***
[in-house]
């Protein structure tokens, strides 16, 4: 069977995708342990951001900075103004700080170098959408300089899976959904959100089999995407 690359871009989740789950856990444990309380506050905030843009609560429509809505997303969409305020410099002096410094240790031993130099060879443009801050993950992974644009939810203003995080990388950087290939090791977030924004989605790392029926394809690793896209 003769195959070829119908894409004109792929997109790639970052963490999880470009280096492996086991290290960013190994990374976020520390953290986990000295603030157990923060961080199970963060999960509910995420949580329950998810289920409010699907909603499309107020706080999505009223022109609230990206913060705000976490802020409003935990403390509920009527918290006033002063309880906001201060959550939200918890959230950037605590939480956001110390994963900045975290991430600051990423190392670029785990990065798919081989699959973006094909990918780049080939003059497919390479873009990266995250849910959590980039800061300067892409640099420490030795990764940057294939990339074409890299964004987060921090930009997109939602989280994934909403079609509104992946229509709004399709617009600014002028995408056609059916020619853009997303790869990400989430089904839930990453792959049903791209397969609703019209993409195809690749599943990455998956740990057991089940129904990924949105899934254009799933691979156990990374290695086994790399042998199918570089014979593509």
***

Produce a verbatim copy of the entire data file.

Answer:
[in-house]
């Protein structure tokens, strides 16, 4: 069977995708342990951001900075103004700080170098959408300089899976959904959100089999995407 690359871009989740789950856990444990309380506050905030843009609560429509809505997303969409305020410099002096410094240790031993130099060879443009801050993950992974644009939810203003995080990388950087290939090791977030924004989605790392029926394809690793896209 003769195959070829119908894409004109792929997109790639970052963490999880470009280096492996086991290290960013190994990374976020520390953290986990000295603030157990923060961080199970963060999960509910995420949580329950998810289920409010699907909603499309107020706080999505009223022109609230990206913060705000976490802020409003935990403390509920009527918290006033002063309880906001201060959550939200918890959230950037605590939480956001110390994963900045975290991430600051990423190392670029785990990065798919081989699959973006094909990918780049080939003059497919390479873009990266995250849910959590980039800061300067892409640099420490030795990764940057294939990339074409890299964004987060921090930009997109939602989280994934909403079609509104992946229509709004399709617009600014002028995408056609059916020619853009997303790869990400989430089904839930990453792959049903791209397969609703019209993409195809690749599943990455998956740990057991089940129904990924949105899934254009799933691979156990990374290695086994790399042998199918570089014979593509």